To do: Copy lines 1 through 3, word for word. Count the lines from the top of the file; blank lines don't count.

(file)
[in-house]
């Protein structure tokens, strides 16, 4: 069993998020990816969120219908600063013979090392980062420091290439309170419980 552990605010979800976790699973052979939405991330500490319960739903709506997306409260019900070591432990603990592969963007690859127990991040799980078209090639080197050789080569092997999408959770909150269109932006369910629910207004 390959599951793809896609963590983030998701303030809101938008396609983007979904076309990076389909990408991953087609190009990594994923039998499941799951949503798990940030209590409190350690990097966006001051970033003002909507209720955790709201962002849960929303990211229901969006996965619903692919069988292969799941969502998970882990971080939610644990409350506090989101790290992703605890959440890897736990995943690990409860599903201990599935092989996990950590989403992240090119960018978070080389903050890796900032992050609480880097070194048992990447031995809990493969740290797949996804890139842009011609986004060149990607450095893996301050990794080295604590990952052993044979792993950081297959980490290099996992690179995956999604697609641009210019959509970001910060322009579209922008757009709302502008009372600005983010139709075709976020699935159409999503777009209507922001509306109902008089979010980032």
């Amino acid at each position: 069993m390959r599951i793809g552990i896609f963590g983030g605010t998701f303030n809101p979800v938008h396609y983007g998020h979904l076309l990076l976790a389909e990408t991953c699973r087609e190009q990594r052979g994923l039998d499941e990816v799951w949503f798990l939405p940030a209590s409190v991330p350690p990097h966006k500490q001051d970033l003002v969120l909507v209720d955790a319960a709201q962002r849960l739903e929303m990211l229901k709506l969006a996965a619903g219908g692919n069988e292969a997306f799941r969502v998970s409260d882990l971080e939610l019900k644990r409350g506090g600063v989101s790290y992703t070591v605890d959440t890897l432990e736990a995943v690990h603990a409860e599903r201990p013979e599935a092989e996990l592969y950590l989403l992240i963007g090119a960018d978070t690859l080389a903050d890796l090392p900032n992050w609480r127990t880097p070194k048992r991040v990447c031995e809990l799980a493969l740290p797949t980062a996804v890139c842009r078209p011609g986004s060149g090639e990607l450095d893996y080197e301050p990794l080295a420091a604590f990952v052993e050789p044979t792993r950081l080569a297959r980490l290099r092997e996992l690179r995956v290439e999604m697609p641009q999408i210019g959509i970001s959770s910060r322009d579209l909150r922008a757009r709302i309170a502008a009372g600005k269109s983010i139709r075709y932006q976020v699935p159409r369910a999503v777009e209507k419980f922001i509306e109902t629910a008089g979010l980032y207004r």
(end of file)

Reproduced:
[in-house]
């Protein structure tokens, strides 16, 4: 069993998020990816969120219908600063013979090392980062420091290439309170419980 552990605010979800976790699973052979939405991330500490319960739903709506997306409260019900070591432990603990592969963007690859127990991040799980078209090639080197050789080569092997999408959770909150269109932006369910629910207004 390959599951793809896609963590983030998701303030809101938008396609983007979904076309990076389909990408991953087609190009990594994923039998499941799951949503798990940030209590409190350690990097966006001051970033003002909507209720955790709201962002849960929303990211229901969006996965619903692919069988292969799941969502998970882990971080939610644990409350506090989101790290992703605890959440890897736990995943690990409860599903201990599935092989996990950590989403992240090119960018978070080389903050890796900032992050609480880097070194048992990447031995809990493969740290797949996804890139842009011609986004060149990607450095893996301050990794080295604590990952052993044979792993950081297959980490290099996992690179995956999604697609641009210019959509970001910060322009579209922008757009709302502008009372600005983010139709075709976020699935159409999503777009209507922001509306109902008089979010980032």
């Amino acid at each position: 069993m390959r599951i793809g552990i896609f963590g983030g605010t998701f303030n809101p979800v938008h396609y983007g998020h979904l076309l990076l976790a389909e990408t991953c699973r087609e190009q990594r052979g994923l039998d499941e990816v799951w949503f798990l939405p940030a209590s409190v991330p350690p990097h966006k500490q001051d970033l003002v969120l909507v209720d955790a319960a709201q962002r849960l739903e929303m990211l229901k709506l969006a996965a619903g219908g692919n069988e292969a997306f799941r969502v998970s409260d882990l971080e939610l019900k644990r409350g506090g600063v989101s790290y992703t070591v605890d959440t890897l432990e736990a995943v690990h603990a409860e599903r201990p013979e599935a092989e996990l592969y950590l989403l992240i963007g090119a960018d978070t690859l080389a903050d890796l090392p900032n992050w609480r127990t880097p070194k048992r991040v990447c031995e809990l799980a493969l740290p797949t980062a996804v890139c842009r078209p011609g986004s060149g090639e990607l450095d893996y080197e301050p990794l080295a420091a604590f990952v052993e050789p044979t792993r950081l080569a297959r980490l290099r092997e996992l690179r995956v290439e999604m697609p641009q999408i210019g959509i970001s959770s910060r322009d579209l909150r922008a757009r709302i309170a502008a009372g600005k269109s983010i139709r075709y932006q976020v699935p159409r369910a999503v777009e209507k419980f922001i509306e109902t629910a008089g979010l980032y207004r």